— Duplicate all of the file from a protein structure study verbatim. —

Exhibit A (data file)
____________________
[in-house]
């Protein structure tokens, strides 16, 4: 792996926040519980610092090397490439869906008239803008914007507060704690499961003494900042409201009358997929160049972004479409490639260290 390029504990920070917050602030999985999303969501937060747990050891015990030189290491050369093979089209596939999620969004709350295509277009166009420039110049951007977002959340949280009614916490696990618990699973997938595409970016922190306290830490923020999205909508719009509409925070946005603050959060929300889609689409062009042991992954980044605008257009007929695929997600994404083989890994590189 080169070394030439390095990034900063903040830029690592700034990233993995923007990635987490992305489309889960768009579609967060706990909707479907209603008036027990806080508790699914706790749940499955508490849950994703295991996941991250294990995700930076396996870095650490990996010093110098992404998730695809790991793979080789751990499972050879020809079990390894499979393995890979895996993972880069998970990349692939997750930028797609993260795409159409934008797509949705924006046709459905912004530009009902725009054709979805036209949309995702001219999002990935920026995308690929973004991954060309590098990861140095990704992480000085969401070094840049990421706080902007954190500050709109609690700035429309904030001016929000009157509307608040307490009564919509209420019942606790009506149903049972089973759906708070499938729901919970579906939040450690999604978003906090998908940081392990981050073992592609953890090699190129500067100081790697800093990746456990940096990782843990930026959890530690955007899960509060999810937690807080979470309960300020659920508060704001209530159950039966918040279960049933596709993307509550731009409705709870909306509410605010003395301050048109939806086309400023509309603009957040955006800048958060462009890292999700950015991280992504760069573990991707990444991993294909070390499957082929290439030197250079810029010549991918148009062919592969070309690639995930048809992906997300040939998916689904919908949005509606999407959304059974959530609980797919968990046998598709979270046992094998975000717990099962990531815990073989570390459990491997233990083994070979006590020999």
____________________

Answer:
[in-house]
């Protein structure tokens, strides 16, 4: 792996926040519980610092090397490439869906008239803008914007507060704690499961003494900042409201009358997929160049972004479409490639260290 390029504990920070917050602030999985999303969501937060747990050891015990030189290491050369093979089209596939999620969004709350295509277009166009420039110049951007977002959340949280009614916490696990618990699973997938595409970016922190306290830490923020999205909508719009509409925070946005603050959060929300889609689409062009042991992954980044605008257009007929695929997600994404083989890994590189 080169070394030439390095990034900063903040830029690592700034990233993995923007990635987490992305489309889960768009579609967060706990909707479907209603008036027990806080508790699914706790749940499955508490849950994703295991996941991250294990995700930076396996870095650490990996010093110098992404998730695809790991793979080789751990499972050879020809079990390894499979393995890979895996993972880069998970990349692939997750930028797609993260795409159409934008797509949705924006046709459905912004530009009902725009054709979805036209949309995702001219999002990935920026995308690929973004991954060309590098990861140095990704992480000085969401070094840049990421706080902007954190500050709109609690700035429309904030001016929000009157509307608040307490009564919509209420019942606790009506149903049972089973759906708070499938729901919970579906939040450690999604978003906090998908940081392990981050073992592609953890090699190129500067100081790697800093990746456990940096990782843990930026959890530690955007899960509060999810937690807080979470309960300020659920508060704001209530159950039966918040279960049933596709993307509550731009409705709870909306509410605010003395301050048109939806086309400023509309603009957040955006800048958060462009890292999700950015991280992504760069573990991707990444991993294909070390499957082929290439030197250079810029010549991918148009062919592969070309690639995930048809992906997300040939998916689904919908949005509606999407959304059974959530609980797919968990046998598709979270046992094998975000717990099962990531815990073989570390459990491997233990083994070979006590020999």